19/10/2021 – Project Bionic — auf Deutsch lesen
Sensor technology and AI for smart workwear
With the EU research project “Bionic”, concepts for a lightweight, wearable system for daily work routines are being devised and tested.
Many employees suffer from workplace-related ailments. Commonly, these include musculoskeletal strain injuries arising from repetitive motions or awkward postures. These kinds of disorders are found among construction workers who perform overhead work, for example, and among care-givers who don’t follow proper lifting techniques. Office workers who spend a lot of time in front of a screen frequently suffer from neck tension and headaches. And, in particular, older workers may be afflicted with musculoskeletal disorders developed gradually over many years of working.
To get to the bottom of such physical ailments, it’s necessary to pinpoint ergonomically unsound work practices. OWAS and RULA – observational methods to classify postural loads – are the standard assessment methods; they are applied with the help of external observers. While additional assessment tools are available for this purpose, these are cumbersome and require complex set up. As part of the EU research project “Bionic”, concepts for a lightweight, wearable system for daily work routines are being devised and tested. These require lightweight components that are embedded into the workwear. The wearer of the system is thus barely aware – or bothered – by it. Such systems provide valuable data on movement patterns; they allow ongoing monitoring and can provide users or company physicians with leads on which modifications need to be made.
Intelligent sensor network for clothing
Interactive Wear has developed a distributed system that connects sensors using textile cables for this purpose. It eliminates the need for batteries which are typically used in sensor nodes that communicate among themselves using radio signals. At the same time, this approach also enhances sensor node synchronization. Where needed, radio-based sensor nodes can additionally be embedded. This might be the case for sensors that are attached to a helmet, or instance. In conjunction with its partners, Interactive Wear has engineered workwear whose sensor nodes and cabling are not visible.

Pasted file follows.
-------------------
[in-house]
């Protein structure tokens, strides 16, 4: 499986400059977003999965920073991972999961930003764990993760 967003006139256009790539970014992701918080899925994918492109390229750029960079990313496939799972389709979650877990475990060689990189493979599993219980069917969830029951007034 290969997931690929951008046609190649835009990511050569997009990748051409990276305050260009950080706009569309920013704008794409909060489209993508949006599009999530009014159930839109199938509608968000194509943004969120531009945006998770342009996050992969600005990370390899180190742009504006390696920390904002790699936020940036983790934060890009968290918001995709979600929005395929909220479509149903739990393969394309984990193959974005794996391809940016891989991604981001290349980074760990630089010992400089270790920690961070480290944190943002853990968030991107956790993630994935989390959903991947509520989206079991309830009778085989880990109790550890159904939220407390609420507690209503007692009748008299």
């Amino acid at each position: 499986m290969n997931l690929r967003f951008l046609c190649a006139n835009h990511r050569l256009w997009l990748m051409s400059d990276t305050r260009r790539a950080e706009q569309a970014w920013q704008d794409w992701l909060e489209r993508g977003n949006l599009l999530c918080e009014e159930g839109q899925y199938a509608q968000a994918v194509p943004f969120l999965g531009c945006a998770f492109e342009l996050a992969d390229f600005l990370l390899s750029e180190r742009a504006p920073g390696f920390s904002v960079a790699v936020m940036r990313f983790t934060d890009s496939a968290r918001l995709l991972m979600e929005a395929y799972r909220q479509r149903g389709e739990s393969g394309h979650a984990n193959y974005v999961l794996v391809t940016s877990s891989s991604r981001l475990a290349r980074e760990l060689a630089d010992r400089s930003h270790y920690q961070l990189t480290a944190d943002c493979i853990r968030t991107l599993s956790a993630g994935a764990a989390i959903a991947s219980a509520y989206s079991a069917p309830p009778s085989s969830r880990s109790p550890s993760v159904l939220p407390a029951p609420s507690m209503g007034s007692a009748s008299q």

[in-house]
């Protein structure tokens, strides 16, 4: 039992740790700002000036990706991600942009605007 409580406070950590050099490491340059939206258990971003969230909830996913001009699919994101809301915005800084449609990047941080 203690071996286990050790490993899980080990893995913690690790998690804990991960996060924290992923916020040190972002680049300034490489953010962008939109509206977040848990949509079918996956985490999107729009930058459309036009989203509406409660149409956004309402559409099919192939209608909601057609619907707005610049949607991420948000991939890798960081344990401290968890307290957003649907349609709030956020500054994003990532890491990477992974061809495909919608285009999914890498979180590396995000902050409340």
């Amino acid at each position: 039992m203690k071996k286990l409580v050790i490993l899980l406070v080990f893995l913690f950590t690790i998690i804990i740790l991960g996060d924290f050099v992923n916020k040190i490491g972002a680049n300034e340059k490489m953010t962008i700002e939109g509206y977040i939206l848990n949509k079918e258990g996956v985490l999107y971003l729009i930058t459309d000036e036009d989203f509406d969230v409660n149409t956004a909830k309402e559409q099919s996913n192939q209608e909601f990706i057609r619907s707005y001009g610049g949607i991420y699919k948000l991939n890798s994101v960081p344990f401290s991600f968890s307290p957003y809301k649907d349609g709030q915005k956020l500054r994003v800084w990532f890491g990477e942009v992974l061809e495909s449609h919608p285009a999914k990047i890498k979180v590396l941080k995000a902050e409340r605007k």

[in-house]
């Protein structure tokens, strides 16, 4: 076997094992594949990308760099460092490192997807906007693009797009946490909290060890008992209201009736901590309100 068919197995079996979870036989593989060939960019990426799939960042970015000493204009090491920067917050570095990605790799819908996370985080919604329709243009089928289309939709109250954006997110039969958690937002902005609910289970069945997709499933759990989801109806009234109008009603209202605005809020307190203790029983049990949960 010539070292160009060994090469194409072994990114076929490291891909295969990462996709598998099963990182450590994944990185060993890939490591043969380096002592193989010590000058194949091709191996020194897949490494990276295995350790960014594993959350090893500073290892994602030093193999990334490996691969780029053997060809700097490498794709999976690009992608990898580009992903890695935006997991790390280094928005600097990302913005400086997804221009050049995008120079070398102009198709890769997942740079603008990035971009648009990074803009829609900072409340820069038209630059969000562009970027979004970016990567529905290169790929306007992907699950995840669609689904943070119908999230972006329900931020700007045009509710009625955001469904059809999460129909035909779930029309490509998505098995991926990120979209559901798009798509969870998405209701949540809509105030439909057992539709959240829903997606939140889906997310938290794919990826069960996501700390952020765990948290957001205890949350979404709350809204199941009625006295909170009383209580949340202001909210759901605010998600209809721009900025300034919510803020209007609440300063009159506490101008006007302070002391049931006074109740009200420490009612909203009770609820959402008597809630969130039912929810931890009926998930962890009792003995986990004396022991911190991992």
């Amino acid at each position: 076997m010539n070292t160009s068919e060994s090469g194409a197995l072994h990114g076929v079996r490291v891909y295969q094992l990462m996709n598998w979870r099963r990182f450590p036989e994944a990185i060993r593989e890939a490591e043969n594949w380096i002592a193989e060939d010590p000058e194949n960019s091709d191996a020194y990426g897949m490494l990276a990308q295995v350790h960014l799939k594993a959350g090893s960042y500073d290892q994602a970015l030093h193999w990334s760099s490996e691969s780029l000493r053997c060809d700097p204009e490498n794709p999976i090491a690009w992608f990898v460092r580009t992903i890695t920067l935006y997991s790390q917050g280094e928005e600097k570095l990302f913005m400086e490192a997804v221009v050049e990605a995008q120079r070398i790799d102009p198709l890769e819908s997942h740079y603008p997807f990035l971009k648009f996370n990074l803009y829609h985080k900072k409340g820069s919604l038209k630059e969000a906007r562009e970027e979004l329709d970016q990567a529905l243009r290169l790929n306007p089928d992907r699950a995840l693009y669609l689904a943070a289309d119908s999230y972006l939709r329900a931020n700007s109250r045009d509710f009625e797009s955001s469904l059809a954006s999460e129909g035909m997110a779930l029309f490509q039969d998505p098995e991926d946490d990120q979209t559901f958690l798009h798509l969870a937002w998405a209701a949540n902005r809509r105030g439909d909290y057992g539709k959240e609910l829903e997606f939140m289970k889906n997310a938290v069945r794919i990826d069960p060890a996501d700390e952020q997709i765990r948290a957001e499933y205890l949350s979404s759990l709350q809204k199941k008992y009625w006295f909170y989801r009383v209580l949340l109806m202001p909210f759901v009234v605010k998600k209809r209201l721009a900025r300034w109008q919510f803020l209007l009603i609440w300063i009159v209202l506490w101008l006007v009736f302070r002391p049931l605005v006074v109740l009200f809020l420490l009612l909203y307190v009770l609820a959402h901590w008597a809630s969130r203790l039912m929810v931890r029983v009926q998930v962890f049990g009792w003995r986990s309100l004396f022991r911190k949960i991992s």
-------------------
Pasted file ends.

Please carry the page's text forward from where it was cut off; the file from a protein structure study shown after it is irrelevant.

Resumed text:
After a preliminary trial in July, these systems are being put into test mode at Rolls Royce Power Systems in Friedrichshafen from October 2021. Somewhat later, they will also be used at construction sites in Acciona, Spain. AI will be used to evaluate the collected data in real time to facilitate detection of poor posture while working. Countermeasures can thus be taken at an early stage.
Diverse functions and applications
Work processes in the various industries come with their own specific musculoskeletal loading profiles and thus require customized solutions. For successful market introduction of such products, the solutions must be capable of being adapted to existing components in a cost-effective manner. To this end, a sensory platform is being developed based on results that Bionic has recorded. It will enable businesses to quickly test and implement their product ideas.
Most of the platform components are already up and running. The solution is able to integrate various motion, pressure and strain sensors. This system is largely based on textile components, e.g. textile cables and sensors, and is specially-devised for integration in clothing.
The concept has already been successfully implemented in several projects. The English company Feraru Dynamics, for example, integrated a vibration-sensing system into a glove. It is meant to protect employees who are exposed to (mechanical) vibration from such injuries as hand-arm vibration syndrome (HAVS). Equiltec, an Ulm-based company in Germany, used the platform to develop a product that prevents neck discomfort and tension.
Awa Garlinska und Andreas Röpert, Interactive Wear AG